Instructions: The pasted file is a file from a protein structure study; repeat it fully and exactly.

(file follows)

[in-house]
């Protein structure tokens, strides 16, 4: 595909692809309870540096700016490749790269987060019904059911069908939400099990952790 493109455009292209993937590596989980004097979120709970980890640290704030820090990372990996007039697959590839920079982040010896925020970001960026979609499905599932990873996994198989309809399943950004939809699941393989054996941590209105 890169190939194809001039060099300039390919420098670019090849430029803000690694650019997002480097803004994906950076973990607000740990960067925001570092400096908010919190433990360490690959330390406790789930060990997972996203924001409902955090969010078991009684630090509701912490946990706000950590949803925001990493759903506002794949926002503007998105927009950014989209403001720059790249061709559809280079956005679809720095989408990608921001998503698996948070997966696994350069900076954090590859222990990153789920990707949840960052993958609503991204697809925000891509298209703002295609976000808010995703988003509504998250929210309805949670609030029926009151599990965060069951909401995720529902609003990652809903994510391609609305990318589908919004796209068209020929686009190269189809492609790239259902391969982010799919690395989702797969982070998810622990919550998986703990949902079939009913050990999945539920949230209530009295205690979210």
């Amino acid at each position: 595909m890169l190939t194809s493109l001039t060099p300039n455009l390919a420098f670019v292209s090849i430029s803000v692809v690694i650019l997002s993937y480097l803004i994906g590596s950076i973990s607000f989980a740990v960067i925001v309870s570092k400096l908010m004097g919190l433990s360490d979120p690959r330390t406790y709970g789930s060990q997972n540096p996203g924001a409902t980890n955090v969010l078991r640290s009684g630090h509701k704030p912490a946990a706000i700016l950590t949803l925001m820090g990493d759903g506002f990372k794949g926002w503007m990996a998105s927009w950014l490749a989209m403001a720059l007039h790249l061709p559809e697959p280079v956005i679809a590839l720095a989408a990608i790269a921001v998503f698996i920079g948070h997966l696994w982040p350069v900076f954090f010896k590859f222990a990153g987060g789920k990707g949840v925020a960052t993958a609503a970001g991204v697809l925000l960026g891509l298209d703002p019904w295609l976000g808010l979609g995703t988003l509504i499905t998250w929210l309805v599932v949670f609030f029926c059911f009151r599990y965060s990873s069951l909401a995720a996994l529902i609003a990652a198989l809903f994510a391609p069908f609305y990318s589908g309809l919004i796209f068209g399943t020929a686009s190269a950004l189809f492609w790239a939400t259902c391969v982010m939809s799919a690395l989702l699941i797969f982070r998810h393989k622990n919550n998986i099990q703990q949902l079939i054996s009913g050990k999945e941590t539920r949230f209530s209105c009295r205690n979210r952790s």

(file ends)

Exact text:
[in-house]
């Protein structure tokens, strides 16, 4: 595909692809309870540096700016490749790269987060019904059911069908939400099990952790 493109455009292209993937590596989980004097979120709970980890640290704030820090990372990996007039697959590839920079982040010896925020970001960026979609499905599932990873996994198989309809399943950004939809699941393989054996941590209105 890169190939194809001039060099300039390919420098670019090849430029803000690694650019997002480097803004994906950076973990607000740990960067925001570092400096908010919190433990360490690959330390406790789930060990997972996203924001409902955090969010078991009684630090509701912490946990706000950590949803925001990493759903506002794949926002503007998105927009950014989209403001720059790249061709559809280079956005679809720095989408990608921001998503698996948070997966696994350069900076954090590859222990990153789920990707949840960052993958609503991204697809925000891509298209703002295609976000808010995703988003509504998250929210309805949670609030029926009151599990965060069951909401995720529902609003990652809903994510391609609305990318589908919004796209068209020929686009190269189809492609790239259902391969982010799919690395989702797969982070998810622990919550998986703990949902079939009913050990999945539920949230209530009295205690979210």
């Amino acid at each position: 595909m890169l190939t194809s493109l001039t060099p300039n455009l390919a420098f670019v292209s090849i430029s803000v692809v690694i650019l997002s993937y480097l803004i994906g590596s950076i973990s607000f989980a740990v960067i925001v309870s570092k400096l908010m004097g919190l433990s360490d979120p690959r330390t406790y709970g789930s060990q997972n540096p996203g924001a409902t980890n955090v969010l078991r640290s009684g630090h509701k704030p912490a946990a706000i700016l950590t949803l925001m820090g990493d759903g506002f990372k794949g926002w503007m990996a998105s927009w950014l490749a989209m403001a720059l007039h790249l061709p559809e697959p280079v956005i679809a590839l720095a989408a990608i790269a921001v998503f698996i920079g948070h997966l696994w982040p350069v900076f954090f010896k590859f222990a990153g987060g789920k990707g949840v925020a960052t993958a609503a970001g991204v697809l925000l960026g891509l298209d703002p019904w295609l976000g808010l979609g995703t988003l509504i499905t998250w929210l309805v599932v949670f609030f029926c059911f009151r599990y965060s990873s069951l909401a995720a996994l529902i609003a990652a198989l809903f994510a391609p069908f609305y990318s589908g309809l919004i796209f068209g399943t020929a686009s190269a950004l189809f492609w790239a939400t259902c391969v982010m939809s799919a690395l989702l699941i797969f982070r998810h393989k622990n919550n998986i099990q703990q949902l079939i054996s009913g050990k999945e941590t539920r949230f209530s209105c009295r205690n979210r952790s």